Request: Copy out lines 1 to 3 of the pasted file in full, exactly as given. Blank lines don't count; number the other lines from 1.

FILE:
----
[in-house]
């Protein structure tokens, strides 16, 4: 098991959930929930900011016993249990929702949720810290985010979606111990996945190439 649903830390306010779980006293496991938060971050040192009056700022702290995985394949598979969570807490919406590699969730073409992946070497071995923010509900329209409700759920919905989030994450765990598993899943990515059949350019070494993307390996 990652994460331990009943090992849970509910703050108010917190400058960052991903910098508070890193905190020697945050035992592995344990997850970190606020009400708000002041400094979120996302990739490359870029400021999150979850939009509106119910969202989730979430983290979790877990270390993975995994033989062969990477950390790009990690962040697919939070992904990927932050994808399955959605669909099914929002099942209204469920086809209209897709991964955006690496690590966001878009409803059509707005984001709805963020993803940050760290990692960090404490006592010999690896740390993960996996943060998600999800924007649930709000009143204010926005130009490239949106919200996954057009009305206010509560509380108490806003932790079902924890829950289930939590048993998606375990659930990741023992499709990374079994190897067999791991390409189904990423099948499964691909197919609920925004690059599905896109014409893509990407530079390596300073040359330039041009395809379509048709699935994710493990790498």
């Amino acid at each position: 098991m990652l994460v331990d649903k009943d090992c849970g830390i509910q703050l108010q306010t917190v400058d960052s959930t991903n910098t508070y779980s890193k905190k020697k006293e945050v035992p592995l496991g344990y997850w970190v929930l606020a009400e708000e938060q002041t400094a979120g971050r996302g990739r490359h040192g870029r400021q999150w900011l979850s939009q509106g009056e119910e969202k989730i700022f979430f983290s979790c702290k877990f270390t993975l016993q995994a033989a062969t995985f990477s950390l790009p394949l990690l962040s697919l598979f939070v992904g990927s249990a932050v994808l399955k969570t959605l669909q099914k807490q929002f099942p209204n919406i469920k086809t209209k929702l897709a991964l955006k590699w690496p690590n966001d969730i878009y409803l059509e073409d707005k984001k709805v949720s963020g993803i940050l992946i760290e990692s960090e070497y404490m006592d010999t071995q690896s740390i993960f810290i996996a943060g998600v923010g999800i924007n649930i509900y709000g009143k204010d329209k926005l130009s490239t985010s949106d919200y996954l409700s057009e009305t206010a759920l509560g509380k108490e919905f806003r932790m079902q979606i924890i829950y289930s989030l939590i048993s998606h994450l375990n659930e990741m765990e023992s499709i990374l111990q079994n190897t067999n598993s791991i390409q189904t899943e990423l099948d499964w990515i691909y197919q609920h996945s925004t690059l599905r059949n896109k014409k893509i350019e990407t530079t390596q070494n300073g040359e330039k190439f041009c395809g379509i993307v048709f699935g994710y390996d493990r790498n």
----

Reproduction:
[in-house]
């Protein structure tokens, strides 16, 4: 098991959930929930900011016993249990929702949720810290985010979606111990996945190439 649903830390306010779980006293496991938060971050040192009056700022702290995985394949598979969570807490919406590699969730073409992946070497071995923010509900329209409700759920919905989030994450765990598993899943990515059949350019070494993307390996 990652994460331990009943090992849970509910703050108010917190400058960052991903910098508070890193905190020697945050035992592995344990997850970190606020009400708000002041400094979120996302990739490359870029400021999150979850939009509106119910969202989730979430983290979790877990270390993975995994033989062969990477950390790009990690962040697919939070992904990927932050994808399955959605669909099914929002099942209204469920086809209209897709991964955006690496690590966001878009409803059509707005984001709805963020993803940050760290990692960090404490006592010999690896740390993960996996943060998600999800924007649930709000009143204010926005130009490239949106919200996954057009009305206010509560509380108490806003932790079902924890829950289930939590048993998606375990659930990741023992499709990374079994190897067999791991390409189904990423099948499964691909197919609920925004690059599905896109014409893509990407530079390596300073040359330039041009395809379509048709699935994710493990790498």
């Amino acid at each position: 098991m990652l994460v331990d649903k009943d090992c849970g830390i509910q703050l108010q306010t917190v400058d960052s959930t991903n910098t508070y779980s890193k905190k020697k006293e945050v035992p592995l496991g344990y997850w970190v929930l606020a009400e708000e938060q002041t400094a979120g971050r996302g990739r490359h040192g870029r400021q999150w900011l979850s939009q509106g009056e119910e969202k989730i700022f979430f983290s979790c702290k877990f270390t993975l016993q995994a033989a062969t995985f990477s950390l790009p394949l990690l962040s697919l598979f939070v992904g990927s249990a932050v994808l399955k969570t959605l669909q099914k807490q929002f099942p209204n919406i469920k086809t209209k929702l897709a991964l955006k590699w690496p690590n966001d969730i878009y409803l059509e073409d707005k984001k709805v949720s963020g993803i940050l992946i760290e990692s960090e070497y404490m006592d010999t071995q690896s740390i993960f810290i996996a943060g998600v923010g999800i924007n649930i509900y709000g009143k204010d329209k926005l130009s490239t985010s949106d919200y996954l409700s057009e009305t206010a759920l509560g509380k108490e919905f806003r932790m079902q979606i924890i829950y289930s989030l939590i048993s998606h994450l375990n659930e990741m765990e023992s499709i990374l111990q079994n190897t067999n598993s791991i390409q189904t899943e990423l099948d499964w990515i691909y197919q609920h996945s925004t690059l599905r059949n896109k014409k893509i350019e990407t530079t390596q070494n300073g040359e330039k190439f041009c395809g379509i993307v048709f699935g994710y390996d493990r790498n």